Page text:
Since announcing its launch a year ago, the Roux Institute in Portland has accepted its first round of students; built partnerships with local businesses, schools and organizations; and worked with IDEXX to create customized curriculum for employees. File photo

PORTLAND — Starting a new graduate school months before a global pandemic struck was not great timing for the Roux Institute at Northeastern University, but over the last year it has enrolled more than 100 students and forged relationships with more than 30 corporate, academic and community partners.

The graduate school and research center located in the WEX building on Fore Street is now in a position to be part of the economic recovery from the pandemic, said Roux Institute Head of Partnerships and Operations Margaret Angell.

When economic impact became clear, Angell said, the institute changed its way of thinking about doing things “despite the pandemic” to “because of the pandemic.”

“This state has so much opportunity and so much potential,” she said. “That’s why went went through all the work of building the campus and getting the students on board now, because as we come out of this we will have our first class of graduates, we’ll have this talent to offer companies as they get back on track, and we’ll have our entrepreneur program ready to go so entrepreneurs can take advantage of it.”

The institute successfully got off the ground virtually, according to Chris Mallett, chief administrative officer.

“We built a team virtually and we taught our inaugural class of learners in the fall initially in an online-only environment,” Mallett said. “As we were able to open our campus at 100 Fore St., thanks to the great partnership with our colleagues from WEX, we started to bring hybrid learning into play for those learners who were comfortable coming back into a campus environment.”


Some students have opted to remain in online-only instruction, particularly as of late as “the virus has surged in the state,” Mallett said. Post-pandemic, Roux will offer both virtual and in-person learning options.

The institute was the brainchild of Lewiston residents David and Barbara Roux, who donated $100 million to get the school up and running. At the launch last February, Roux officials said the institute – which focuses programming and research on computer/data science, artificial intelligence, digital engineering and advanced life science and medicine – is needed so Maine can fully participate in the ever-evolving technological landscape.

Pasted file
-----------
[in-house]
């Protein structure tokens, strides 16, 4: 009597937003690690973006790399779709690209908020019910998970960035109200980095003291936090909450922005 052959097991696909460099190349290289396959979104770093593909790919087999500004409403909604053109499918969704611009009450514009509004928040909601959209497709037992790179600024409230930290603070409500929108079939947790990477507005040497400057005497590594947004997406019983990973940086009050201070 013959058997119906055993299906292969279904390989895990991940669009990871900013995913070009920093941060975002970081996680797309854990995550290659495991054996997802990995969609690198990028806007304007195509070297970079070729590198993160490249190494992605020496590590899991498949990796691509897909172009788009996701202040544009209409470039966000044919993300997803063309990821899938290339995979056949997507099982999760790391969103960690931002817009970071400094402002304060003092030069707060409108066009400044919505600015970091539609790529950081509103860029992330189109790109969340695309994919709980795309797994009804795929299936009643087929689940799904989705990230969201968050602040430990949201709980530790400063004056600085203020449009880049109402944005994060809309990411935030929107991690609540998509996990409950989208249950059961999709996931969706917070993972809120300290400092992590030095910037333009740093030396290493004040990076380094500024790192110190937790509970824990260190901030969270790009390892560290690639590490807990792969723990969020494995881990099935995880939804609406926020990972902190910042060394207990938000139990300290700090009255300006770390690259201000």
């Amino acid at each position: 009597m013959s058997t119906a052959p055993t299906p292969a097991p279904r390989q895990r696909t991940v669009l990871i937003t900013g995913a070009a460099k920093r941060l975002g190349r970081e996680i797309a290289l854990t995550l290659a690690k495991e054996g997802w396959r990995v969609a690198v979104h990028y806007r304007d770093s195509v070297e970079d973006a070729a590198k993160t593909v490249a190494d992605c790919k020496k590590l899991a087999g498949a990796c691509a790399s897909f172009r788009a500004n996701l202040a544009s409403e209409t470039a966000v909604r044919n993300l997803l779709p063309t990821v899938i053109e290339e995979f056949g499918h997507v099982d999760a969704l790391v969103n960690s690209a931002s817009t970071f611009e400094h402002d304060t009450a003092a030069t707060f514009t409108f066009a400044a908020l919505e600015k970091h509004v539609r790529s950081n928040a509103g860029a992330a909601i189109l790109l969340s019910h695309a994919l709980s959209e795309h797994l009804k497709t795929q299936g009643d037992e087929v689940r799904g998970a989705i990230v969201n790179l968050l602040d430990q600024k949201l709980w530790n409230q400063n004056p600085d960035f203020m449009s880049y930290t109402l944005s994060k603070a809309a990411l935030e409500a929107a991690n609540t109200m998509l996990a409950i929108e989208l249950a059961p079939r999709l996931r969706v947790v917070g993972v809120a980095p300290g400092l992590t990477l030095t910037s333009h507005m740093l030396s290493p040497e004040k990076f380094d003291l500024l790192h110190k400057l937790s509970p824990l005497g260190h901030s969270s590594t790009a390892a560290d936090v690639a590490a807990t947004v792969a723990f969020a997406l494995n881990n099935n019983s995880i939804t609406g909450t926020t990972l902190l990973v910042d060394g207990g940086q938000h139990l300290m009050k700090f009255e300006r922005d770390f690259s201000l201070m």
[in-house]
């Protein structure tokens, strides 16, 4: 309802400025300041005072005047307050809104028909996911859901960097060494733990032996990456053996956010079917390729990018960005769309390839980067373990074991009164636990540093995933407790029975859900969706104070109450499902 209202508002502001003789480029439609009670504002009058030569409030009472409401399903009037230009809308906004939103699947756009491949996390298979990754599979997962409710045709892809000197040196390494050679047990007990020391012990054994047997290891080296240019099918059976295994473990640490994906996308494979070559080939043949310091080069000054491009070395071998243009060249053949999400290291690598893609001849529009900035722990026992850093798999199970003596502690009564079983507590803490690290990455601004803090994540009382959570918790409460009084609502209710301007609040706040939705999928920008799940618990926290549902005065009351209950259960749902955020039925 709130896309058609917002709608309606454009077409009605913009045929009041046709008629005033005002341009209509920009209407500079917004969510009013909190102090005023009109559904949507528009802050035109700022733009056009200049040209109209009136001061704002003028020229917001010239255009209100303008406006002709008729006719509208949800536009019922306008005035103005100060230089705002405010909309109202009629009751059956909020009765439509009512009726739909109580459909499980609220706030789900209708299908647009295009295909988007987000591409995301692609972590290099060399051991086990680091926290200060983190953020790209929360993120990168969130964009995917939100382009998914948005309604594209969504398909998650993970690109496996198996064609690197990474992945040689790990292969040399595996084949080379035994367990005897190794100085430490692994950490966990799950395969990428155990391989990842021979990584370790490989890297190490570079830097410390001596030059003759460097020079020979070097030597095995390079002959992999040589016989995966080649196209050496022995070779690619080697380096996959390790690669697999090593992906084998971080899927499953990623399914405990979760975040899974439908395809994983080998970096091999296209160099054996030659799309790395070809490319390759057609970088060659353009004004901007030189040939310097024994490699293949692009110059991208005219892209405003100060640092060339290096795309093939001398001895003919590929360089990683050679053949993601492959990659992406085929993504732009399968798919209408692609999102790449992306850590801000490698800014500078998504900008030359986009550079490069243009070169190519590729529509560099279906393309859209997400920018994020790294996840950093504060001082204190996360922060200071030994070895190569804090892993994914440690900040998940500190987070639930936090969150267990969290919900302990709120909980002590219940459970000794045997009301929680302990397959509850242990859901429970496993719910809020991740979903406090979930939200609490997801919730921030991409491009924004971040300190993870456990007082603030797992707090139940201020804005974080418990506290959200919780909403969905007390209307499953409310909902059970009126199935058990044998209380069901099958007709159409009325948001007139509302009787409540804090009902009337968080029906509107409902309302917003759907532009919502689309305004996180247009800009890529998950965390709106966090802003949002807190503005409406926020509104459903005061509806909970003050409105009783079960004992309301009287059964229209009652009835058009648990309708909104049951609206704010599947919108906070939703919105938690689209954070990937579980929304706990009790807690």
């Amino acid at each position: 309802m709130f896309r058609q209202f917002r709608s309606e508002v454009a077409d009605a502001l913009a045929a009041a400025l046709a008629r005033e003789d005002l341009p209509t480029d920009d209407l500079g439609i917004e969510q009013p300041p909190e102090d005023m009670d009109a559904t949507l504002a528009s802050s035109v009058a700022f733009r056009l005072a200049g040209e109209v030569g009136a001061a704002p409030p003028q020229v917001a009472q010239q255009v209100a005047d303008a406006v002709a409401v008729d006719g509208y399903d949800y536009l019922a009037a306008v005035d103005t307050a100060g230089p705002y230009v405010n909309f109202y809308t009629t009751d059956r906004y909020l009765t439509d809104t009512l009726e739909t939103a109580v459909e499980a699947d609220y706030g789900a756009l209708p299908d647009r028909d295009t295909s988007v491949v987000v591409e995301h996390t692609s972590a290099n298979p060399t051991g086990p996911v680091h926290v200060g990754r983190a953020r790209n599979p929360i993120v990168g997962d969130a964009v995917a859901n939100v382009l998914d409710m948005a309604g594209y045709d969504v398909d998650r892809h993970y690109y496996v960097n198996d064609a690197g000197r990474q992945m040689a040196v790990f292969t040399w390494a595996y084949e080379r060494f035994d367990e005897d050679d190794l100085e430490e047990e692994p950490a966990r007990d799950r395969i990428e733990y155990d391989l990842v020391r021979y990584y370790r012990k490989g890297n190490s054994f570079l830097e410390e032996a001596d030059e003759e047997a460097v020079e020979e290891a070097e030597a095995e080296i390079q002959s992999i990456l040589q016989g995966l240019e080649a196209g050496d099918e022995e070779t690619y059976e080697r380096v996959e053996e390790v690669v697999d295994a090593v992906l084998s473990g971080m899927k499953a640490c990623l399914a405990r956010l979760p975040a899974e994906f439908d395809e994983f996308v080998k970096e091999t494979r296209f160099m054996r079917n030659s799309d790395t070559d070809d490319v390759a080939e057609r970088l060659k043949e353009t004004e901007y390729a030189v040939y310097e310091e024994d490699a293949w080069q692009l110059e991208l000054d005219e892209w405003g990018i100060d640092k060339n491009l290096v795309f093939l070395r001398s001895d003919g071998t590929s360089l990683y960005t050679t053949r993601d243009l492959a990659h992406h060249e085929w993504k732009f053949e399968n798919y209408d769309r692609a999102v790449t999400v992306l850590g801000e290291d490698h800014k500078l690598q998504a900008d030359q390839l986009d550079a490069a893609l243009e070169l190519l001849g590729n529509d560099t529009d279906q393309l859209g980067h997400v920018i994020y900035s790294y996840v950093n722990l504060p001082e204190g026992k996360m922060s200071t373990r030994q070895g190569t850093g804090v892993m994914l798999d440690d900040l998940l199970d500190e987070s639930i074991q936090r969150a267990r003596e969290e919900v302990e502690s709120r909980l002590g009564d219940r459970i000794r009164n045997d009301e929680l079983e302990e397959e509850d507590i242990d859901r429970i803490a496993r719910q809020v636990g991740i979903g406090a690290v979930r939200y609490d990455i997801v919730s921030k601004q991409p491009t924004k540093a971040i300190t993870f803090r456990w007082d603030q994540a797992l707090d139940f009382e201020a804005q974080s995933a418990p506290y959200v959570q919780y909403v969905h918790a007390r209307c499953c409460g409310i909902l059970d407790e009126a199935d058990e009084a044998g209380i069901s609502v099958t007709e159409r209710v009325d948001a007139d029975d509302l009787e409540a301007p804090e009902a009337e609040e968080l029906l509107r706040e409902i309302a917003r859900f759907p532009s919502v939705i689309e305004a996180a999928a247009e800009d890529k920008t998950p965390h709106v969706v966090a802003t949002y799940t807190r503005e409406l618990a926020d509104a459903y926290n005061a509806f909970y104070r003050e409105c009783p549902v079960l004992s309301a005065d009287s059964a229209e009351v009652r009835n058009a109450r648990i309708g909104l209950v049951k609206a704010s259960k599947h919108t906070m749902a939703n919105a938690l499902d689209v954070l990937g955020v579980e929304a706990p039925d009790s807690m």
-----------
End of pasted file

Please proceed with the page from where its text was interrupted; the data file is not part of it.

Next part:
Northeastern University has provided classroom technology, including cameras and motion-activated microphones, to make virtual instruction easier, Mallett said.

Lyndsey Anderson, a human resources program manager at IDEXX, is among the Roux’s first round of students, working toward a master’s degree in analytics.

“I wanted to pursue a degree that would help set me apart and allow me to bring a really unique perspective to my work,” Anderson said.

She said she appreciates that Roux faculty are dedicated to offering curriculum that is “unique and specialized to what Maine markets are demanding and will be demanding in the future,” she said.

IDEXX is a corporate partner of the institute. The Westbrook-based company recently worked with Roux on a six-week seminar on machine learning and artificial intelligence that helped employees with their work and interactions with co-workers, said Shayna Collins, the company’s strategic capability development manager.

Over the next three years, the Roux Institute, thanks to a $100 million from the Harold Alfond Foundation, plans to offer 29 graduate programs to 1,000 students, offer 200 co-op opportunities for students to work at Maine employers, help establish and grow more than 50 start-ups and hire 50 post-doctoral researchers. Over the next decade, the gift from the Alfond Foundation will also provide $60 million in scholarships.

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